It is good to hear from you and I invite you to convey this info to the
others in the group...
Best Regards to all,
John O. Foster - john(a)tsf.net
From: Stefan Reinauer <stepan(a)wesley.informatik.uni-freiburg.de>
To: postmaster(a)openbios.org <postmaster(a)openbios.org>
Date: Saturday, November 21, 1998 10:53 AM
Subject: OpenBIOS Project.
>I didn't find any contact adress on the webpages neither of openbios.com
>nor of openbios.org, so I decided to mail you.
>We, too, have an upcoming project since about one year, which we called
>OpenBIOS and it's going to be a completely 32bit enhanced, GNU licenced
>firmware for intel and other hardware platforms.
>You may want to check out
>Maybe it could be interesting to stay in contact with each other. What are
>your approaches? You don't have a lot of information on your site.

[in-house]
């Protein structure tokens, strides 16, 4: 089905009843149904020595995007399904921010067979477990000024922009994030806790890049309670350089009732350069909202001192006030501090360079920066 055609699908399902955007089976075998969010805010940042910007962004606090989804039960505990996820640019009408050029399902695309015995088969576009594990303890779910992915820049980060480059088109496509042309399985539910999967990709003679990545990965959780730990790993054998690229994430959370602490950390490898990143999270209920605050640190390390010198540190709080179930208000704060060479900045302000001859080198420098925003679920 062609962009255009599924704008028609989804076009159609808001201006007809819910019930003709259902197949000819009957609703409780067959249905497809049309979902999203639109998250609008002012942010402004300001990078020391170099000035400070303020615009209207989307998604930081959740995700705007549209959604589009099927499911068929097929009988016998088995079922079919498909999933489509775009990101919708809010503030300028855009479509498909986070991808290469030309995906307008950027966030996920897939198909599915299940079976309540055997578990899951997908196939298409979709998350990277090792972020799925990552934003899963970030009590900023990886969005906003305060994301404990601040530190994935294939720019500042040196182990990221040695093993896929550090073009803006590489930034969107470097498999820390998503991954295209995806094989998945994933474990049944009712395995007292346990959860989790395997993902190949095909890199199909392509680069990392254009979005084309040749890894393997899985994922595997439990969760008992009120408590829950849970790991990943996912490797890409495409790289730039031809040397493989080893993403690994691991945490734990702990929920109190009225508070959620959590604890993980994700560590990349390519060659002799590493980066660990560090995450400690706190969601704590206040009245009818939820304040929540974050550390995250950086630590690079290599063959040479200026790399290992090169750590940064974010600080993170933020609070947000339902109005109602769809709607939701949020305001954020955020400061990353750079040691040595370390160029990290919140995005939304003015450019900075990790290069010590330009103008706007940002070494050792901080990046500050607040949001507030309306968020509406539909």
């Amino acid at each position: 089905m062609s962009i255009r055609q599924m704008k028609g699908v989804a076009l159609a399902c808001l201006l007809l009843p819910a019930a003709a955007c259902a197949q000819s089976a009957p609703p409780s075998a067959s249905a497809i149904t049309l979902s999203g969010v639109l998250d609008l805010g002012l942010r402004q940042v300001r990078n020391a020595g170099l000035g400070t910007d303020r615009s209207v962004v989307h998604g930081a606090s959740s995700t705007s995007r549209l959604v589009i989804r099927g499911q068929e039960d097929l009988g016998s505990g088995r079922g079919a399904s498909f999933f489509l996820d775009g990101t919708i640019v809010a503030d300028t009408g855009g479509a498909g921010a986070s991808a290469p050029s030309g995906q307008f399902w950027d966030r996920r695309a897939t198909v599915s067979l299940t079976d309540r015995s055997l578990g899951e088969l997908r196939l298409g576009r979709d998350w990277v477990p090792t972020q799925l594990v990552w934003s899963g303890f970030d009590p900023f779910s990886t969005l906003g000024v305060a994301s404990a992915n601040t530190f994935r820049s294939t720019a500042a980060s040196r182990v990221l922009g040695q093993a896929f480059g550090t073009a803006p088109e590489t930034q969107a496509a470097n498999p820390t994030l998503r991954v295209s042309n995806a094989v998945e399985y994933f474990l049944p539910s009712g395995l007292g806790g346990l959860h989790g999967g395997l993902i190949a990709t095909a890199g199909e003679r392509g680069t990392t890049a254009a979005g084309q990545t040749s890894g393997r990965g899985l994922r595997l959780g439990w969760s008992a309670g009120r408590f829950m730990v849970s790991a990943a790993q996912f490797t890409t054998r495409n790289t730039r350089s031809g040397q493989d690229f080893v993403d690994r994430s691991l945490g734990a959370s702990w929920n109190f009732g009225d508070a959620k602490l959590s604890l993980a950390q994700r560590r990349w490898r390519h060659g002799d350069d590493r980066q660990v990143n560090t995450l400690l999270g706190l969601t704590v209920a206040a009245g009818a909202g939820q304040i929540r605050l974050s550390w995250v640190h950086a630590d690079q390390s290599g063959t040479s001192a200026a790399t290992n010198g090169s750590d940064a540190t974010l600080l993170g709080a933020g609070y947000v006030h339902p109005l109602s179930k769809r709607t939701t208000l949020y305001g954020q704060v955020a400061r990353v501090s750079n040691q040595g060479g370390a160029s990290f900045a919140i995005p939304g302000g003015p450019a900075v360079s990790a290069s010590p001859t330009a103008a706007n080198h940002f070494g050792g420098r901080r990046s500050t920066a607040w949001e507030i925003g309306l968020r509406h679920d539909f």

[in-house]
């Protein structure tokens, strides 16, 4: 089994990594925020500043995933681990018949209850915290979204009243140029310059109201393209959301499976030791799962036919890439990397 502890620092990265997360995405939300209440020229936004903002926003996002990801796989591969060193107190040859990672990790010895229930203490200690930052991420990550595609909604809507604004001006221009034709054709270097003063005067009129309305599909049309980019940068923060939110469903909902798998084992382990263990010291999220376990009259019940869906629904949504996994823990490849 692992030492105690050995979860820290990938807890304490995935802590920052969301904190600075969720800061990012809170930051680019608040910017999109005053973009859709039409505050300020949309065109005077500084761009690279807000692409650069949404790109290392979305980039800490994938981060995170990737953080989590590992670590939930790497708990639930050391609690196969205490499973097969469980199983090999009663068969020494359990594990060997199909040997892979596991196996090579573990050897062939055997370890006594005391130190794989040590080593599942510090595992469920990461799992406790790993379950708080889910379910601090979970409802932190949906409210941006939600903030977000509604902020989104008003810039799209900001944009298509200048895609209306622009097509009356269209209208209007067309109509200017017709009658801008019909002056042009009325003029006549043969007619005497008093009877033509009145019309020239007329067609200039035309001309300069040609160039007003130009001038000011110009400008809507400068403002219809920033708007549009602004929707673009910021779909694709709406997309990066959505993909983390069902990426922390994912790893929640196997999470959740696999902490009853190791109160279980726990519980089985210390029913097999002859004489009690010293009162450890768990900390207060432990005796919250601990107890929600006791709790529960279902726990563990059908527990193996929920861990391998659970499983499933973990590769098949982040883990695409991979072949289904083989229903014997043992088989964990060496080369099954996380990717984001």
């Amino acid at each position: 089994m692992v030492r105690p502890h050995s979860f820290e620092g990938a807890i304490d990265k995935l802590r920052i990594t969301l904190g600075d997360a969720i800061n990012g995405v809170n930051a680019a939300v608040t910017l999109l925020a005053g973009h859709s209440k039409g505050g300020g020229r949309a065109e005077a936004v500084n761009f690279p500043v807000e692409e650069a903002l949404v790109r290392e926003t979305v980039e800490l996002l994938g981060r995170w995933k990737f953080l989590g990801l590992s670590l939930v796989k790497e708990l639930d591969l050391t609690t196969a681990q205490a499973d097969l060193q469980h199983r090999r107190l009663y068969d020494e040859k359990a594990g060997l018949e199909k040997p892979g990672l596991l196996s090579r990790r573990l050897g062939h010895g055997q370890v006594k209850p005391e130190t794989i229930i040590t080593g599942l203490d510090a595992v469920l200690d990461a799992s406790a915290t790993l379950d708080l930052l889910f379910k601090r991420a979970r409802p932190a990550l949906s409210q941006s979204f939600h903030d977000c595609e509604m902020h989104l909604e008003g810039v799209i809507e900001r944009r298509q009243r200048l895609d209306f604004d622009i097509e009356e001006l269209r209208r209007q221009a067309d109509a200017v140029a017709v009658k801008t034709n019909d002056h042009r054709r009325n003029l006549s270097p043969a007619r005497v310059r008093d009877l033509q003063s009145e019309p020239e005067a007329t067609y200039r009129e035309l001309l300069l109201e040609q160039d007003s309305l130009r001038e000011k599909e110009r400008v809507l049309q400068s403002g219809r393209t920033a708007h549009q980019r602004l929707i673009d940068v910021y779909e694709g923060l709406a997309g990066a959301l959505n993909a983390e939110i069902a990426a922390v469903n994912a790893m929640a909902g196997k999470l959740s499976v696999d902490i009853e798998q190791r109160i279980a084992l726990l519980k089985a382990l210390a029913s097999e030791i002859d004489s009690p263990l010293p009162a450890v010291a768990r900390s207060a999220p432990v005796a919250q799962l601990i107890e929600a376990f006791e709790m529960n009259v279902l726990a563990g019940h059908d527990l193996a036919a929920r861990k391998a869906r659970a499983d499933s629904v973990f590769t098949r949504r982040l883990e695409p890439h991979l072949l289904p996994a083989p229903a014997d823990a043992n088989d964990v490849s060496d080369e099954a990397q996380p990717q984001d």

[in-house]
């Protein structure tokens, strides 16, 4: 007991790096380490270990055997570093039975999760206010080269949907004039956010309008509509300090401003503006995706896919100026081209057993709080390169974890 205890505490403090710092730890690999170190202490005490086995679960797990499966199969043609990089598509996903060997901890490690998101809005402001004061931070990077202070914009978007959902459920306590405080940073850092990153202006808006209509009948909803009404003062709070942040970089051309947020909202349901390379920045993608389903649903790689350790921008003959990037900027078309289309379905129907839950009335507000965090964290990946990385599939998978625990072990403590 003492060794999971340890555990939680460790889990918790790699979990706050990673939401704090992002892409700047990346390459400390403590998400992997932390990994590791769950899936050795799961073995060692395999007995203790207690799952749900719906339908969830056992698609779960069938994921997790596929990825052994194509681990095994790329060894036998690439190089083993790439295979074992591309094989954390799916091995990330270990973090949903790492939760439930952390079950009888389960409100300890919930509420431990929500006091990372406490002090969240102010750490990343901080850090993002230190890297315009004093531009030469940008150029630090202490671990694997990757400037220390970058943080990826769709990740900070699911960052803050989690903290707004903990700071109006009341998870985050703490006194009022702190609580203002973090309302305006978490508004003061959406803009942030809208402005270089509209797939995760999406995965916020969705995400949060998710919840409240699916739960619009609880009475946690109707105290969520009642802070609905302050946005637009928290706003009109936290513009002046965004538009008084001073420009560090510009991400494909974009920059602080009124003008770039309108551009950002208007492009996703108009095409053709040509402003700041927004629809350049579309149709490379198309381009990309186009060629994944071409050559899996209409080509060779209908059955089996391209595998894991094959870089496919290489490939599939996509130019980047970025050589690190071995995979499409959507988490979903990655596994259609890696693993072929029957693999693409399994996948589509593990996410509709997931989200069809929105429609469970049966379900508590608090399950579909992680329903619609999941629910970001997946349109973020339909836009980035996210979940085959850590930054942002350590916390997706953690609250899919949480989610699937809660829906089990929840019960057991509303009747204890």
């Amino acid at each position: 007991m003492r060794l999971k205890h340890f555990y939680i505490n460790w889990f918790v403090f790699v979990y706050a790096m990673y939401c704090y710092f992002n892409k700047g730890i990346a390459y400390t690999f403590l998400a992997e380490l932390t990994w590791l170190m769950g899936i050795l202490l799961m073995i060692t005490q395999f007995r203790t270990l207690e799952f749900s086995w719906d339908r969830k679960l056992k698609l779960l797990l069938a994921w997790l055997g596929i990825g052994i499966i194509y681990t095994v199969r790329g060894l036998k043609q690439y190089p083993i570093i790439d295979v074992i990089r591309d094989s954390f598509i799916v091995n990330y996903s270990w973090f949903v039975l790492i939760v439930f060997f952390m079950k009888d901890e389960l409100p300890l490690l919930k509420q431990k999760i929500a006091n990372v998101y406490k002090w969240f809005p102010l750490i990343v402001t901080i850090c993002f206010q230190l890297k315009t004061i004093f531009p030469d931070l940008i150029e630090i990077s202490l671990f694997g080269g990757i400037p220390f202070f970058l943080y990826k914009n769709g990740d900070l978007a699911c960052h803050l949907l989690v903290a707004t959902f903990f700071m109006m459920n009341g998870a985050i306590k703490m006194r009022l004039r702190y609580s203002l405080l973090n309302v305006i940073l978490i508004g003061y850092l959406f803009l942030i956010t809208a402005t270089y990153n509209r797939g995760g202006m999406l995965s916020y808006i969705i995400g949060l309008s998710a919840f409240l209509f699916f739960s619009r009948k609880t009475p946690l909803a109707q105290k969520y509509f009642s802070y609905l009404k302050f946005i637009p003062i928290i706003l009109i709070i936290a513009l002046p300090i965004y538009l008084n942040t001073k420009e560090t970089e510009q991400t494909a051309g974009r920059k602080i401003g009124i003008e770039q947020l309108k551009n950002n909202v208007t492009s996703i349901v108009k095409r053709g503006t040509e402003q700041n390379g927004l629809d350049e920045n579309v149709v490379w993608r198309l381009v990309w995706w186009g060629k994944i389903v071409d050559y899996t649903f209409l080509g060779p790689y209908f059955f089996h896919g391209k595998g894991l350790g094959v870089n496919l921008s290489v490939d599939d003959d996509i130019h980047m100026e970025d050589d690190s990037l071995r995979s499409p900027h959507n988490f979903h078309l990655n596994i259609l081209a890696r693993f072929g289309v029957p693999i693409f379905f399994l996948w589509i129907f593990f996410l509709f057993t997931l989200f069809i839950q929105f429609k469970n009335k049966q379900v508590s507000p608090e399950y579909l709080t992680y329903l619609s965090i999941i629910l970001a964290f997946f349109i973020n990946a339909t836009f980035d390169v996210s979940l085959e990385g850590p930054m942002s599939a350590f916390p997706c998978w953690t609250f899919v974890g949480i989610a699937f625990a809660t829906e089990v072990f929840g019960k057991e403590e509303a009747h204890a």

On 21 Nov, Stefan Reinauer wrote:
> Hi Daniel,
> first, I think, we should discuss this on the list. I'd like to forward
> the postings if you haven't anything against this (without the binaries,
> they will go to the webserver...
Ok, openbios CC:ed
>> > Ok. that's pretty good. Did you use the version including my try to
>> > include the menuconfig stuff?
>> No, I though about it but I decided that having one CONFIG_ variable
>> per chip set is wrong, it should be one variable which have the chip
>> set name as a value (have more than one chip set configured make no
> I don't see this. I've looked at the pci chipset stuff and it's really
> possible to access and probe the pci bus on newer boards without even
> havinng setup the memory controller.